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Conference papers

Large scale composting model

Abstract : One way to treat the organic wastes accordingly to the environmental policies is to develop biological treatment like composting. Nevertheless, this development largely relies on the quality of the final product and as a consequence on the quality of the biological activity during the treatment. Favourable conditions (oxygen concentration, temperature and moisture content) in the waste bed largely contribute to the establishment of a good aerobic biological activity and guarantee the organic matter stabilisation with limitation and control of odorous and greenhouse effect gaseous emissions. Several approaches (0D biochemical reducing, see Pommier et al.2007, effective 1D modelling coupling transport and biochemical) have been made to understand the behaviour of such systems. In this paper we will present a 2D numerical model using Darcy scale equations for heat and mass transport coupled with a biochemical reactive scheme. Then, we will solve that system (using experimental measurements on reactivity and transport coefficients) with a commercial code (COMSOL TM). The model described here is based on the biological model presented in Trémier et al 2005 coupled with an upscale transport model detailed in Hénon 2008 which takes into account the major components of the gas phase: N2, O2, CO2 and also H2O. This is a crucial point because of: • The reaction rate, depending on the moisture content (humidity comes from the initial condition of the sludge but also from the reactive scheme because reactions produce water), • heat content, very sensitive to the evaporation rate in the sludge. It has been shown in Pujol et al 2011 that the impact of drying could be important on the reactivity but also that the pseudo component air could not be sufficient to represent the drying in the sludge. The process studied was a closed reactor composting process (180 m3 rectangular box) with positive forced aeration. The air was blown from the bottom of the reactor, via two ventilation pipes. In the upper part of the reactor, air was sucked and led to a biofilter treatment system. The treated waste was a mixture of sewage sludge and bulking agent that was composted during four weeks without turning. Several informations were recorded during the treatment like temperature evolutions at different locations (see Henon et al. 2009 for more details about the temperature recording). We have validated this code by comparing the temperatures obtained through the simulations with those recorded during the experiments. After this step of validation and a discussion on final composition of the organic matter in the experiments compared to the ones estimated by simulations, we have used this numerical model as an optimization tool. Modifying the initial, boundary and operating conditions we have been able to determine the best conditions to this particular composting process. A whole set of conditions is discussed in the paper.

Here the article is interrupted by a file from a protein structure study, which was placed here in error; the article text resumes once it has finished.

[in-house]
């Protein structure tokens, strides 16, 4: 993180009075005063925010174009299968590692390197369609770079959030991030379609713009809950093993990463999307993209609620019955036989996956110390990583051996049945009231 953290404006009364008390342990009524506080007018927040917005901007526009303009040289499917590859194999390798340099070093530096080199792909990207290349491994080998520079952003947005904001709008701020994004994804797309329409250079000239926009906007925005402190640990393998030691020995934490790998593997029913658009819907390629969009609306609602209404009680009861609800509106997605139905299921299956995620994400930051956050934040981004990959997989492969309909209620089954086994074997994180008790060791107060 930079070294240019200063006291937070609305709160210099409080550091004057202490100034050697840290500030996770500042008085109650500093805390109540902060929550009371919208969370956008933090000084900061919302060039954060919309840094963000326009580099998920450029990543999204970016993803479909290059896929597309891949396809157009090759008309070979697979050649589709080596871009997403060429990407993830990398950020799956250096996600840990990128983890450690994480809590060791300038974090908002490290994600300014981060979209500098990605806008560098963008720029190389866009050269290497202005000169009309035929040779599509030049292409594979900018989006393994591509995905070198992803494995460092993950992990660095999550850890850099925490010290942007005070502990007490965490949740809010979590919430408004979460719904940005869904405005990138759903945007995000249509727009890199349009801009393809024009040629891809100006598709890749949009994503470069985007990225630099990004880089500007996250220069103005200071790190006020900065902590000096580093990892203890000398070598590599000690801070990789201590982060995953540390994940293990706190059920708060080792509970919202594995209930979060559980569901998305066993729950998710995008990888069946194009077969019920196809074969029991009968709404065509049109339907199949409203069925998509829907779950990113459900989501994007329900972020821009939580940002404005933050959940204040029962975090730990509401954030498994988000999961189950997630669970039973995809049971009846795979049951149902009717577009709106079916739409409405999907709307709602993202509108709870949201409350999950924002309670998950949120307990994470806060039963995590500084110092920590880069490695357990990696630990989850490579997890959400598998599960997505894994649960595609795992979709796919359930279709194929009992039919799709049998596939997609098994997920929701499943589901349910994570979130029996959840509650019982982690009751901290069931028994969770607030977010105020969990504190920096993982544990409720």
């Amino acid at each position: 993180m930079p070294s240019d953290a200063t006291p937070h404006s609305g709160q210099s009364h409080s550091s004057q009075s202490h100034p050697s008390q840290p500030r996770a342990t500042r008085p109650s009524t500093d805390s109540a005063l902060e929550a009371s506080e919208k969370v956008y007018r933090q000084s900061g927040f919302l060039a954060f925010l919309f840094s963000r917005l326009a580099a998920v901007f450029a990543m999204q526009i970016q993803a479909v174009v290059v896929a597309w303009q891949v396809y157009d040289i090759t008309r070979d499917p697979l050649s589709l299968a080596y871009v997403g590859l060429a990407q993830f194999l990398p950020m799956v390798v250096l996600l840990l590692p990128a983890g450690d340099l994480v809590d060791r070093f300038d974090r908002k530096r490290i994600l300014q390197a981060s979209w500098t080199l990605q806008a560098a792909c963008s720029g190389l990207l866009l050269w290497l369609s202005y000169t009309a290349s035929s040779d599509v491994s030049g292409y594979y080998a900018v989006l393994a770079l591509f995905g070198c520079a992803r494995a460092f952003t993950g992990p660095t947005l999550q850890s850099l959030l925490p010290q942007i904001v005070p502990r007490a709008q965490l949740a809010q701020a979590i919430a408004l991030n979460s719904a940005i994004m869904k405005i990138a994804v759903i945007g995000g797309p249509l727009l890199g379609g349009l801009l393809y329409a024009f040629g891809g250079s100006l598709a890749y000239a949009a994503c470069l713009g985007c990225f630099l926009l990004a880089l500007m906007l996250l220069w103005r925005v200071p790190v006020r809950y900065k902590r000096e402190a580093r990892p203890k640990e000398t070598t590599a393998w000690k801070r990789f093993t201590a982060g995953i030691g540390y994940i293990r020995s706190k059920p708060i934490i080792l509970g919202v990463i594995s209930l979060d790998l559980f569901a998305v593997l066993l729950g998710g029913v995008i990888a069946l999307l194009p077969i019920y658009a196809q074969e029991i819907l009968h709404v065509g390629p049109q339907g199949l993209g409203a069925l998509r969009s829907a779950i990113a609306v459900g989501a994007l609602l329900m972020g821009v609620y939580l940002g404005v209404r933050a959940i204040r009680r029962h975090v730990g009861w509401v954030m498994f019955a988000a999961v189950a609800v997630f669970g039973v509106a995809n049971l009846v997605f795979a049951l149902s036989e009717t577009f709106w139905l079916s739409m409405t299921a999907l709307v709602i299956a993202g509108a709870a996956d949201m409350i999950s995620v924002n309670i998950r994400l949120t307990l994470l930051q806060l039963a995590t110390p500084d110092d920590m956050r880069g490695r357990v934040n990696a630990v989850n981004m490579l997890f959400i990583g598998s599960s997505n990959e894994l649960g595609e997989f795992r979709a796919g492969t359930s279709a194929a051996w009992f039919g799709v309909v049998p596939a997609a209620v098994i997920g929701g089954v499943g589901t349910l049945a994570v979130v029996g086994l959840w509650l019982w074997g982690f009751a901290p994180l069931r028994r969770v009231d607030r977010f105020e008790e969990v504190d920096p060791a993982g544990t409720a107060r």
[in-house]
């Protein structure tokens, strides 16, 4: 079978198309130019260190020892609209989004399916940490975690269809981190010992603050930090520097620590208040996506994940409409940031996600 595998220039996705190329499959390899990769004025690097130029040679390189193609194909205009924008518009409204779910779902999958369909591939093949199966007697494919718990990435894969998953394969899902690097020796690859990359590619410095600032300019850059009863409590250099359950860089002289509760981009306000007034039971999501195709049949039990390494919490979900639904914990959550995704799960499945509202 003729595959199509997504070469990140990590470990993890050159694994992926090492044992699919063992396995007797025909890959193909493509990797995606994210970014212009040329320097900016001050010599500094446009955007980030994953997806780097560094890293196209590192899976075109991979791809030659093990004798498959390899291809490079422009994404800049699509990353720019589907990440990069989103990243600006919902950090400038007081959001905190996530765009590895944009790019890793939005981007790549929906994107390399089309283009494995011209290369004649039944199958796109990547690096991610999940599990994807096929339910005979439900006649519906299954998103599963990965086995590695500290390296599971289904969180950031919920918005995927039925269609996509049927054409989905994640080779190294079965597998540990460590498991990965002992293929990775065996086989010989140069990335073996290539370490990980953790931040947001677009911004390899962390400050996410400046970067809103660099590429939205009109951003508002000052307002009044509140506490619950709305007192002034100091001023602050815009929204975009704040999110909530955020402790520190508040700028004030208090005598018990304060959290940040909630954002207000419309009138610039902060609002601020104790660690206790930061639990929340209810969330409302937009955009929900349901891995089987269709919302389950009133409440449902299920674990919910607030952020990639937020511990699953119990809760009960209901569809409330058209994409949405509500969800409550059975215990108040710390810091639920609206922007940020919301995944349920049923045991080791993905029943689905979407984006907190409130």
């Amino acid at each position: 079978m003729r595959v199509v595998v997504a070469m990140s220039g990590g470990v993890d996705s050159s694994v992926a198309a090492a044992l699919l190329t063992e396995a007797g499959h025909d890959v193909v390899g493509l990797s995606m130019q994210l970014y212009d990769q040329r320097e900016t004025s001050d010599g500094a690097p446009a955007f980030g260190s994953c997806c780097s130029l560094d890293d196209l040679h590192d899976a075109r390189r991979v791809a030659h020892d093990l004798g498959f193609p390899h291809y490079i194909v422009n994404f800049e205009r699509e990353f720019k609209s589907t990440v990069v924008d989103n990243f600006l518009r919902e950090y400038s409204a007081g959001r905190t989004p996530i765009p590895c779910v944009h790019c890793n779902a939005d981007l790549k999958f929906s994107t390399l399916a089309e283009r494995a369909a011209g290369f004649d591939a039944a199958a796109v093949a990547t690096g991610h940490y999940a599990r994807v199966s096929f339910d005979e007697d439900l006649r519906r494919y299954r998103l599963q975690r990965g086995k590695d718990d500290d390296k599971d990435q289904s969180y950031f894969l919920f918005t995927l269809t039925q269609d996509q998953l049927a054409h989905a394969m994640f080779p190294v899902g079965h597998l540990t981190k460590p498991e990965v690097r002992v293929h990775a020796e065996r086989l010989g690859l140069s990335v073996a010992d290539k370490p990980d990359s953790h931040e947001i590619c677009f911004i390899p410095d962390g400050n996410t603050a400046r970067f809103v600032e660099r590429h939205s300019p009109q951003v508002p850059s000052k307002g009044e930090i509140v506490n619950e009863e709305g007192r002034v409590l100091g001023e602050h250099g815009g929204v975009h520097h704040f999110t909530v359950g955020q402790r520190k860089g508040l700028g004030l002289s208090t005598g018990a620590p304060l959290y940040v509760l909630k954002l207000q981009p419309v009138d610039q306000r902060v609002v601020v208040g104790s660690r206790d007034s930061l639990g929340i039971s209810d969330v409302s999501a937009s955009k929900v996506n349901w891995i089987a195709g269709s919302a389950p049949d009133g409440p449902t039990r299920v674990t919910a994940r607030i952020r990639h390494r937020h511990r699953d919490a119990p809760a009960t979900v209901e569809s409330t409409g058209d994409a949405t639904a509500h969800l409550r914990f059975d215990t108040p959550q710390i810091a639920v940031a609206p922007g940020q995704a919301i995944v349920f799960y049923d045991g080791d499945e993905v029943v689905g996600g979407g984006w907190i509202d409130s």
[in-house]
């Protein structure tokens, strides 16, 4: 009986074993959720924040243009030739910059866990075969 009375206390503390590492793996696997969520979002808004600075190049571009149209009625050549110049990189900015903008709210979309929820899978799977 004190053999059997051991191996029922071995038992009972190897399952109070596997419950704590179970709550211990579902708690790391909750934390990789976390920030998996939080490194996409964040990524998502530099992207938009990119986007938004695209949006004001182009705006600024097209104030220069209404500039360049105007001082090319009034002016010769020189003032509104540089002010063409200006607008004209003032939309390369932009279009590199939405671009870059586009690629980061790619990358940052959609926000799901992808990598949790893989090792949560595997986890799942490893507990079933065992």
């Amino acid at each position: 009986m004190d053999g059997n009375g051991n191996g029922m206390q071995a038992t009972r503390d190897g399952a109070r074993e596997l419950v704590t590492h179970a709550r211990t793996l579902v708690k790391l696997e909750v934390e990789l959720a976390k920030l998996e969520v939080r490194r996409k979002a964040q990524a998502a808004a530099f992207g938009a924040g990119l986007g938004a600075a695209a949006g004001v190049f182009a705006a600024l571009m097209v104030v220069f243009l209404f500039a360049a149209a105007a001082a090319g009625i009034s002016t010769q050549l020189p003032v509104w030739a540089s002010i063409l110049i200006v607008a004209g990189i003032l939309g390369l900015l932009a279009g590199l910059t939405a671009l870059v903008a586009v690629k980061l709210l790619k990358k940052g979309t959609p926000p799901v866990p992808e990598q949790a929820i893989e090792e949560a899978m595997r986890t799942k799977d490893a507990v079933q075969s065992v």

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Conference papers
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Submitted on : Friday, May 15, 2020 - 10:51:49 PM
Last modification on : Thursday, August 26, 2021 - 1:22:01 PM


  • HAL Id : hal-02597661, version 1
  • IRSTEA : PUB00036683



F. Hénon, Gérald Debenest, A. Trémier, Marie-Claude Quintard, J.L. Martel, et al.. Large scale composting model. ORBIT 2012, Jun 2012, Rennes, France. pp.9. ⟨hal-02597661⟩



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